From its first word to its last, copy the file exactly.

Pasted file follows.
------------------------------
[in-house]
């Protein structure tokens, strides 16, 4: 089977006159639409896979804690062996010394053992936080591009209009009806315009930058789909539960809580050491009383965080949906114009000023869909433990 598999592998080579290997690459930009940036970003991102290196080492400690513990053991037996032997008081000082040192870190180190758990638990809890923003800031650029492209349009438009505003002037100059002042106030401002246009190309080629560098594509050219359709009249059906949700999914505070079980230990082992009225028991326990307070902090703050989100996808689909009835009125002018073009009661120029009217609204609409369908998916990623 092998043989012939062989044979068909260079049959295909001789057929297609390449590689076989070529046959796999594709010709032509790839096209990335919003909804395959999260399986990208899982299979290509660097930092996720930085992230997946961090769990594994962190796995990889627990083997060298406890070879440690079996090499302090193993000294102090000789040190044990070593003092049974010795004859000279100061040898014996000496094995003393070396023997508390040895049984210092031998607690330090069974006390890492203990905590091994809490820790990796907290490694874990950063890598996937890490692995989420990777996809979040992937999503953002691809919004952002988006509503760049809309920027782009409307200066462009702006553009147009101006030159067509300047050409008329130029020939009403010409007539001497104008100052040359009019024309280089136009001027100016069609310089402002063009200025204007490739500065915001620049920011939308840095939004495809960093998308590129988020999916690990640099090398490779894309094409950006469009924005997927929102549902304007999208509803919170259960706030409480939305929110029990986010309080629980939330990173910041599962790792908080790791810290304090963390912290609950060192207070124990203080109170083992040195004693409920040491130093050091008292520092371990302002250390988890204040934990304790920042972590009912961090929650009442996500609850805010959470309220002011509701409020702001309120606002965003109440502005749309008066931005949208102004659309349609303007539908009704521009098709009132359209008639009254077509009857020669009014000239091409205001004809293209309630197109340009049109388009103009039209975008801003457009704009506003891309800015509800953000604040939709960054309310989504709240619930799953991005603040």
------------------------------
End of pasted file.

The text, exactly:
[in-house]
């Protein structure tokens, strides 16, 4: 089977006159639409896979804690062996010394053992936080591009209009009806315009930058789909539960809580050491009383965080949906114009000023869909433990 598999592998080579290997690459930009940036970003991102290196080492400690513990053991037996032997008081000082040192870190180190758990638990809890923003800031650029492209349009438009505003002037100059002042106030401002246009190309080629560098594509050219359709009249059906949700999914505070079980230990082992009225028991326990307070902090703050989100996808689909009835009125002018073009009661120029009217609204609409369908998916990623 092998043989012939062989044979068909260079049959295909001789057929297609390449590689076989070529046959796999594709010709032509790839096209990335919003909804395959999260399986990208899982299979290509660097930092996720930085992230997946961090769990594994962190796995990889627990083997060298406890070879440690079996090499302090193993000294102090000789040190044990070593003092049974010795004859000279100061040898014996000496094995003393070396023997508390040895049984210092031998607690330090069974006390890492203990905590091994809490820790990796907290490694874990950063890598996937890490692995989420990777996809979040992937999503953002691809919004952002988006509503760049809309920027782009409307200066462009702006553009147009101006030159067509300047050409008329130029020939009403010409007539001497104008100052040359009019024309280089136009001027100016069609310089402002063009200025204007490739500065915001620049920011939308840095939004495809960093998308590129988020999916690990640099090398490779894309094409950006469009924005997927929102549902304007999208509803919170259960706030409480939305929110029990986010309080629980939330990173910041599962790792908080790791810290304090963390912290609950060192207070124990203080109170083992040195004693409920040491130093050091008292520092371990302002250390988890204040934990304790920042972590009912961090929650009442996500609850805010959470309220002011509701409020702001309120606002965003109440502005749309008066931005949208102004659309349609303007539908009704521009098709009132359209008639009254077509009857020669009014000239091409205001004809293209309630197109340009049109388009103009039209975008801003457009704009506003891309800015509800953000604040939709960054309310989504709240619930799953991005603040």